Eucalyptus dalrympleana - mountain gum

Eucalyptus dalrympleana - mountain gum


Also known as: 

Mountain White Gum, Mountain Gum, Broad-leaved Kindling-bark, Broad-leaved Ribbon Gum, Kindlingbark, Seven-flowered Mountain Gum


Why we like this species:

  • A fast growing evergreen tree, giving you a quick result
  • Grow your own fragrant firewood for your firepit. We use ribbons of bark to light our log burner.
  • Gorgeous, ornamental bark giving all year round garden interest


Tall, handsome fast growing tree with good bark detail, excellent for firewood production.

Call us on 0751 526 1511 for assistance in choosing your Eucalyptus.


Botanical Name:


  • Eucalyptus dalrympleana
  • MYRTACEÆ; Myrtle Family
  • Common Name: Mountain White Gum, Mountain Gum, Broad-leaved Kindling-bark, Broad-leaved Ribbon Gum, Kindlingbark, Seven-flowered Mountain Gum
  • Status: Evergreen Tree
  • Origin: The species occurs in South-east Australia, Queensland, New South Wales, Victoria and Tasmania. Introduced to Britain in 1942.
  • Nursery Notes 2020: Spring

    Young 3 litre stock ready now

    Mature 5 litre stock with very sturdy stems is ready now - these are 3rd year old stock and the heads have been pruned to slow them down so they concentrate on roots and trunks

    5 litre stock now 3 years old - very sturdy at 4-5ft tall

    12 litre standards with 6-8cm girth ready  now

    20 litre  and 30 litre heavy duty stock 8-10/10-12 cm girth ready now 

    Description, habit, uses and attributes:

    A very attractive, tall and stately specimen tree; excellent choice for parkland, arboretum or field tree.
    It received an Award of Garden Merit in England in 2002.  The oil of this variety is anti-viral.

    On hot breezy summer days, when the leaves of E. dalrympleana are transpiring a great deal of water, put your ear to the trunk and listen carefully - the sap conducting vessels (xylem) lie just beneath the thin bark and you can hear the water gushing madly up through the pipe-work in the tree trunk !

    Lignotuber:  it has one, which is a good thing!  E. dalrympleana will regenerate off the lignotuber if cut down by man, beast or nature.  It also produces many shoots from epicormic buds lying dormant beneath the bark higher up the tree; so E. dalrympleana will respond extremely well to both coppicing and pollarding practices.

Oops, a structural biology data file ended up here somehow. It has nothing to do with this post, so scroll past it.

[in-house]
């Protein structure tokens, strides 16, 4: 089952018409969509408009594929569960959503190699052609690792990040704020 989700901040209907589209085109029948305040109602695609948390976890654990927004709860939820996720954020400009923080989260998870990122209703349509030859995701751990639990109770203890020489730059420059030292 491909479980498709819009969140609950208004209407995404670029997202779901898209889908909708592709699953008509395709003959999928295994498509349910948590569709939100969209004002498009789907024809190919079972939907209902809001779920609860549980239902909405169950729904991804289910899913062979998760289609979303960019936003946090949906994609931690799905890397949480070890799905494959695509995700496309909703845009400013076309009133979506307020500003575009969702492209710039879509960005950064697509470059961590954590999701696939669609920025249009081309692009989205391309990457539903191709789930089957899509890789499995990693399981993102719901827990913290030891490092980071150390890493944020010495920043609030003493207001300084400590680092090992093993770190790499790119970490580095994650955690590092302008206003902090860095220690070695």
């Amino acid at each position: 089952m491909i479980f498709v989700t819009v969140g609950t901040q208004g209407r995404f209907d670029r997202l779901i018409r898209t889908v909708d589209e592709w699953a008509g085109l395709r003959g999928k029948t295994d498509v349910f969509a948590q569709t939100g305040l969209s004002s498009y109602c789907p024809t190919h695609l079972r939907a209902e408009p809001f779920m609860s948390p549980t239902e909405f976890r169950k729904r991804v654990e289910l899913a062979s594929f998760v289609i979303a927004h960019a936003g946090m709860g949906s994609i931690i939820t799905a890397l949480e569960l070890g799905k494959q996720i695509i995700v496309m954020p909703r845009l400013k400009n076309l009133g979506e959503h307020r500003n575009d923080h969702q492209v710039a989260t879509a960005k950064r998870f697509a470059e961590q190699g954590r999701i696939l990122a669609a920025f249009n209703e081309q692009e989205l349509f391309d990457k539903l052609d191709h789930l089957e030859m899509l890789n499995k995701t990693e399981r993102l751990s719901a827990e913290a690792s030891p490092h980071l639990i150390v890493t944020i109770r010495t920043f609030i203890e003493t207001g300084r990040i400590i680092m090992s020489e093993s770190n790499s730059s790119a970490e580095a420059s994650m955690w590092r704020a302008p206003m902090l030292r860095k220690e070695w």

How to grow or train it to get the best out of it:
    Good Specimen Tree for the wider landscape, arboretum or avenue planting and for the larger garden: E. dalrympleana grows into a magnificent specimen
    Growing a full sized standard: planting the tree and running away is an option, but it won’t necessarily give you the best results.  For information on how to do it properly see our ‘Help’ pages here 

    Growing a multi-stemmed bush or tree.  E. dalrympleana responds well to coppicing and readily produces a multi-stemmed and twin-stemmed specimen

    Why would you want to do this? 
    To create: 

    -    a tree with more body or ‘mass’ of branches and foliage for screening purposes. Once grown back up to its full potential, it will now have several main trunks
    -    an attractive multi-stemmed architectural tree, especially if it has exceptional bark 
    -    to control height, whereby your Euc can be usefully maintained anywhere between 2.4m (8ft) and 7m (20ft), but genetically it will want to grow taller if ignored.
    To produce your own multistem from a young tree or maxi tree see our growing notes.


    Firewood Production:  E. dalrympleana is an excellent choice for Biomass or Firewood.   Tolerant of a wide range of growing conditions, it is certainly one to trial on your land.   For information on how to grow firewood, see our ‘Help’ pages here 

    - Good shade tree for livestock to stand under.   Eucalyptus provide a cool environment for horses, cattle, llamas, sheep to shelter from the sun on hot days, as the mass evaporation of water through the leaves creates a cool shady canopy beneath. Also, I have been told that the eucalyptol in the leaves deters flies

    - Bees. E. dalrympleana produces useful flowers providing foraging for honey-bees and other pollinating insects